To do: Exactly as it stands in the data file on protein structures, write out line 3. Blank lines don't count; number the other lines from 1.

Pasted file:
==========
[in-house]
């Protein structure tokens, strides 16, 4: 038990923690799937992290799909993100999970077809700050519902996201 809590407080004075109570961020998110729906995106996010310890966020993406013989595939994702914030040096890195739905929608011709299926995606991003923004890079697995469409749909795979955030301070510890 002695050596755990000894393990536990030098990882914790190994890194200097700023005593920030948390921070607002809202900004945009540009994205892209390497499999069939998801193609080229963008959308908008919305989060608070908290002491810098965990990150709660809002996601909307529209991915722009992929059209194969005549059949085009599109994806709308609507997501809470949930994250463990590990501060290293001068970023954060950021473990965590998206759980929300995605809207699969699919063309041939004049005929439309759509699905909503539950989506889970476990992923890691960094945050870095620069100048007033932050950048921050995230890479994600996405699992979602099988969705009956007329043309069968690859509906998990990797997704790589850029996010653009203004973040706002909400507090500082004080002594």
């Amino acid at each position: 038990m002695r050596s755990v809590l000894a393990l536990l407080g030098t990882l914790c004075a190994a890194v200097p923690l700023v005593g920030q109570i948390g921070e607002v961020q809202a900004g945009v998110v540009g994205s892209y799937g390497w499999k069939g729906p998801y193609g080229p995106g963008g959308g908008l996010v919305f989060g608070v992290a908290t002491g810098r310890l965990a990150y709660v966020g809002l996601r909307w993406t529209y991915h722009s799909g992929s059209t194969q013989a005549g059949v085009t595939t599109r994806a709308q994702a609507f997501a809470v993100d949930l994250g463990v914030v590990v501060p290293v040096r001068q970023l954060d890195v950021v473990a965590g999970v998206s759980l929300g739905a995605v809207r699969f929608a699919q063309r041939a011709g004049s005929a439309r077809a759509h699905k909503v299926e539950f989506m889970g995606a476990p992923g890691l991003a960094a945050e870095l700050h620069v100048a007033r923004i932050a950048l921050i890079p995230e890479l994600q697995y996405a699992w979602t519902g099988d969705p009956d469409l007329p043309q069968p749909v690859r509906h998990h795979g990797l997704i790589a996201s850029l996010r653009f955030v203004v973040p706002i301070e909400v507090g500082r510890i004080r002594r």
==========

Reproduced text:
């Amino acid at each position: 038990m002695r050596s755990v809590l000894a393990l536990l407080g030098t990882l914790c004075a190994a890194v200097p923690l700023v005593g920030q109570i948390g921070e607002v961020q809202a900004g945009v998110v540009g994205s892209y799937g390497w499999k069939g729906p998801y193609g080229p995106g963008g959308g908008l996010v919305f989060g608070v992290a908290t002491g810098r310890l965990a990150y709660v966020g809002l996601r909307w993406t529209y991915h722009s799909g992929s059209t194969q013989a005549g059949v085009t595939t599109r994806a709308q994702a609507f997501a809470v993100d949930l994250g463990v914030v590990v501060p290293v040096r001068q970023l954060d890195v950021v473990a965590g999970v998206s759980l929300g739905a995605v809207r699969f929608a699919q063309r041939a011709g004049s005929a439309r077809a759509h699905k909503v299926e539950f989506m889970g995606a476990p992923g890691l991003a960094a945050e870095l700050h620069v100048a007033r923004i932050a950048l921050i890079p995230e890479l994600q697995y996405a699992w979602t519902g099988d969705p009956d469409l007329p043309q069968p749909v690859r509906h998990h795979g990797l997704i790589a996201s850029l996010r653009f955030v203004v973040p706002i301070e909400v507090g500082r510890i004080r002594r």